The questions of animal rationality: Theory and evidence
Hurley (Susan) & Nudds (Matthew)
Source: Hurley (Susan) & Nudds (Matthew) - Rational Animals?
Paper - Abstract

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  1. Background: Theoretical questions and distinctions
    … 1.1 Rationality and Intelligence
    … 1.2 Rationality, generalization, and decentring
    … 1.3 Rationality and normativity
    … 1.4 Rationality and consciousness
    … 1.5 Rationality and conceptual and linguistic abilities
    … 1.6 Rationality and reasoning; behavioural versus process rationality
    … 1.7 Ends versus means
    … 1.8 Instrumental rationality as behavioural rationality
    … 1.9 Instrumental rationality as process rationality
    … 1.10 Formal versus substantive rationality
    … 1.11 Individual versus social rationality
    … 1.12 Practical versus theoretical rationality
    … 1.13 The landscape of questions about animal rationality
    • Rationality differs from intelligence: In requiring a greater capacity for flexible generalization — extending to some capacity for decentring from me here and now, if not to full domain-generality — and in its normativity, which requires the possibility of making mistakes and perhaps some kind of reflective awareness, or metacognition, concerning the possibility of mistake.
    • Disciplines vary in their focus on rational behaviour as opposed to on rational processes that explain behaviour.
    • Rational behaviour is usually understood in terms of instrumental practical rationality, concerning the rational means to a given end, rather than the rationality of ends. However, it is arguable that the implicit dependence of purely formal conceptions of rationality on some substantive assumptions puts pressure on behavioural rationality to include some process elements.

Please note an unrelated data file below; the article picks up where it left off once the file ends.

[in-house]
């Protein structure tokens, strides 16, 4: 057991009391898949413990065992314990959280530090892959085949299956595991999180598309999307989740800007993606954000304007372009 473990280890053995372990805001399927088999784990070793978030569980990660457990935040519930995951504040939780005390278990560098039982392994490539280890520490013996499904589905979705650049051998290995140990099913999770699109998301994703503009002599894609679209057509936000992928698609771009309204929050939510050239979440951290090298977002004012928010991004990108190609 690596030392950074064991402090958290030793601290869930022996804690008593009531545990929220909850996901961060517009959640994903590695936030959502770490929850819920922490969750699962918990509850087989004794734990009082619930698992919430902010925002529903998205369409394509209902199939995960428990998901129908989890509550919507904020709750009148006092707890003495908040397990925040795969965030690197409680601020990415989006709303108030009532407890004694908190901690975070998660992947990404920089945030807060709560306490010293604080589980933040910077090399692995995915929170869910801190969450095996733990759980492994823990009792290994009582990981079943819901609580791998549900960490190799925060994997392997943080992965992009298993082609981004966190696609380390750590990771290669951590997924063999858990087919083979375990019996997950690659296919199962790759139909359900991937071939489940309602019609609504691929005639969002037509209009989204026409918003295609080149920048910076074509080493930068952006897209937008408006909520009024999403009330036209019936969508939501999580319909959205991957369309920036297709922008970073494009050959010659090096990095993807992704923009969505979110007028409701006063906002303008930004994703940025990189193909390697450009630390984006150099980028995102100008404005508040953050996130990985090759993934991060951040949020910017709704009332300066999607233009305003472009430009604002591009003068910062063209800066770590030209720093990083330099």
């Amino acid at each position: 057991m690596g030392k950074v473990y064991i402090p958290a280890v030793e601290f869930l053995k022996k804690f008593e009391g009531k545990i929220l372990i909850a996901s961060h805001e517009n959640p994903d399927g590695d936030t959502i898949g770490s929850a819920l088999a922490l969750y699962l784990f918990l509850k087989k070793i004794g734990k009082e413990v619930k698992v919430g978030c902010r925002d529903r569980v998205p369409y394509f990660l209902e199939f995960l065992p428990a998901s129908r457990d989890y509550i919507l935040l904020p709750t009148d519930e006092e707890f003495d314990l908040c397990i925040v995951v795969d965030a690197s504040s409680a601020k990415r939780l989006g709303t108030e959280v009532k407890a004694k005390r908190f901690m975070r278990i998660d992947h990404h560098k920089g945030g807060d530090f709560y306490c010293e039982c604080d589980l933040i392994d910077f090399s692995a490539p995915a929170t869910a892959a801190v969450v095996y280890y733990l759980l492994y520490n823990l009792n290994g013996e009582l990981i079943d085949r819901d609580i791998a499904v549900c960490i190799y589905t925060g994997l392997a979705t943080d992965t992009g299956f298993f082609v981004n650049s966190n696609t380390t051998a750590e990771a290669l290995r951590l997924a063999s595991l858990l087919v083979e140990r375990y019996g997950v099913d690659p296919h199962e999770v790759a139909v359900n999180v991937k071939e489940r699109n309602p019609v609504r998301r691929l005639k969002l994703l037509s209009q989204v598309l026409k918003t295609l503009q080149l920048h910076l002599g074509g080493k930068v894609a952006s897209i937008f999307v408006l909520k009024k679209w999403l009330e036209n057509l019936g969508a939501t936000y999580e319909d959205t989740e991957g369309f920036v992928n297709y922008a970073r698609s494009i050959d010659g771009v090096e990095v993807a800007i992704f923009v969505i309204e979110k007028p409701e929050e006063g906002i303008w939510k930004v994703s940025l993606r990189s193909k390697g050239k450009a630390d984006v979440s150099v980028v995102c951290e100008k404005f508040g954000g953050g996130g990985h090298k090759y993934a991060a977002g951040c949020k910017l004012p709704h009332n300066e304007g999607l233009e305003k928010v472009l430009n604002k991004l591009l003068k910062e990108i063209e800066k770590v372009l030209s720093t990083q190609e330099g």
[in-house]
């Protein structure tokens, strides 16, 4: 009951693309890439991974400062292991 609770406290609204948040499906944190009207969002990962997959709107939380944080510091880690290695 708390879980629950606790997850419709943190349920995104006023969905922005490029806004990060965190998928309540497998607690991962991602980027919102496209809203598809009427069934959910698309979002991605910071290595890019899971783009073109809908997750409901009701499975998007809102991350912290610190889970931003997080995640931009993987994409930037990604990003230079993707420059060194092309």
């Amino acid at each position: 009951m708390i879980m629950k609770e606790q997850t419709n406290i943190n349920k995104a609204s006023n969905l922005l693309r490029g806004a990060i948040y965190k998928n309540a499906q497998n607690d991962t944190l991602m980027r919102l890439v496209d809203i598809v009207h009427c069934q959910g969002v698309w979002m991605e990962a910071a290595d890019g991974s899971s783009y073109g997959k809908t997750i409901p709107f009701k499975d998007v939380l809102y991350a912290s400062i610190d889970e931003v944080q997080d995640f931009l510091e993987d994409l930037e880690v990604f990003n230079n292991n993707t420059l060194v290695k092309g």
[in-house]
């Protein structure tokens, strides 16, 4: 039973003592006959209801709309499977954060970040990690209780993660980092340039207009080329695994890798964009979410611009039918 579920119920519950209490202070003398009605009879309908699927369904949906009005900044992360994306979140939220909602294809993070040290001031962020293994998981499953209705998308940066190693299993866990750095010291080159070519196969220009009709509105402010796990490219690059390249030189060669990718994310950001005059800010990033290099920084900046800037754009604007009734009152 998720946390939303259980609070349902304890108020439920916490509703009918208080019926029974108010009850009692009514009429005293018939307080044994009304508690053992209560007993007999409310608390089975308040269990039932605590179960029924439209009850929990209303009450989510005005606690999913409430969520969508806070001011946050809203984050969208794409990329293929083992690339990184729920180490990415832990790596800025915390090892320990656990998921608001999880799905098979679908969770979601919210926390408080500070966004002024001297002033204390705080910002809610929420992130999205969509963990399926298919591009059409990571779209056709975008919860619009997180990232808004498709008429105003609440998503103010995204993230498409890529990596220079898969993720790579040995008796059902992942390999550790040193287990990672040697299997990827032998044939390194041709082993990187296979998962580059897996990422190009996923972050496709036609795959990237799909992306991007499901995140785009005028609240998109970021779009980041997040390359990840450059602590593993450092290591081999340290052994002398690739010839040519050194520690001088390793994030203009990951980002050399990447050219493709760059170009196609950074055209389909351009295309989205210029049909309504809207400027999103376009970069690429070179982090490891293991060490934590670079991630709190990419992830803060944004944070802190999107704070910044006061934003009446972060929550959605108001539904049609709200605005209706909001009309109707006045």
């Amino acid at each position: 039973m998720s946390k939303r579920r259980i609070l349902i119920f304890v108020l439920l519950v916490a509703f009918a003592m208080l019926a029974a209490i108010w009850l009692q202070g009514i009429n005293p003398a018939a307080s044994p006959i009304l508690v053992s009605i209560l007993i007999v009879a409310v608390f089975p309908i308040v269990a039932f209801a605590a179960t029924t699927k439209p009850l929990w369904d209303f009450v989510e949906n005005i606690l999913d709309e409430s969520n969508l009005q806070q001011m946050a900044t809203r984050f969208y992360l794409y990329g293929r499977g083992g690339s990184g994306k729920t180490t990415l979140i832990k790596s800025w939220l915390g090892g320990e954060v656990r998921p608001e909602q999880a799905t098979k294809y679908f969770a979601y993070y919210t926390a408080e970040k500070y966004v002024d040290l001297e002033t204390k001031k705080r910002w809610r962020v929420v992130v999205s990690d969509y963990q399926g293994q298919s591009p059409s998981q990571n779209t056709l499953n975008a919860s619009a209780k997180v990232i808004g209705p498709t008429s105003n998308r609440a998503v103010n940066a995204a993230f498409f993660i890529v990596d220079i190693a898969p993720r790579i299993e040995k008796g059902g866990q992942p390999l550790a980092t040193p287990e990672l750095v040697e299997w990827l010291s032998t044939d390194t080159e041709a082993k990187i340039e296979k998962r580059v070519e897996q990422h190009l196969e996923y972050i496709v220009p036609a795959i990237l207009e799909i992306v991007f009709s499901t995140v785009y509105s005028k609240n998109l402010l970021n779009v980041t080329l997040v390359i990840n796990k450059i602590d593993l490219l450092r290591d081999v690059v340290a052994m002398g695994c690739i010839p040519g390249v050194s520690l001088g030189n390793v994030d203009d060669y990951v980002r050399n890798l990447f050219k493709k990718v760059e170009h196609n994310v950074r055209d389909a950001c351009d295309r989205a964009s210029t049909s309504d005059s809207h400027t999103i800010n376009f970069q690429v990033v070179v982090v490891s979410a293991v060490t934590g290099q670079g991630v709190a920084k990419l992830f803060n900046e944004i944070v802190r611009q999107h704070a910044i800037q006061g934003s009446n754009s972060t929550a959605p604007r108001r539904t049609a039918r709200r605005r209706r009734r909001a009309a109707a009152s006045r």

• Classical conceptions of behavioural rationality, such as EUT, have been challenged by results from the heuristics and biases line of research, and revised and liberalized by the ecological rationality school.
    • Process rationality can be understood either as practical, concerning the processes that explain actions, or as theoretical, concerning the processes than explain beliefs.
    • A classical view of process rationality in terms of reflective, domain-general reasoning might be revised and liberalized by allowing other processes to count as rational, such as domain-specific heuristics, processes implemented by associative mechanisms, and widely distributed processes.
    • Such liberal revisions of classical conceptions of human behavioural and process rationality may make more room for animal rationality.
    • In social environments, agents play against other agents (rather than nature), who can manipulate information; this creates selection pressure that may drive the development of advanced cognitive capacities, including behaviour reading and mind reading capacities, in social animals.
    • Practical rationality may be more accommodating than theoretical rationality of the forms of social cognition found in non-human animals, and of the domain-specificity of many of their problem-solving abilities.
  2. Types and levels of rationality
  3. Rational versus associative processes
  4. Metacognition
  5. Social behaviour and cognition
  6. Mind reading and behaviour reading
  7. Behaviour and cognition in symbolic environments
  8. Why does it matter?


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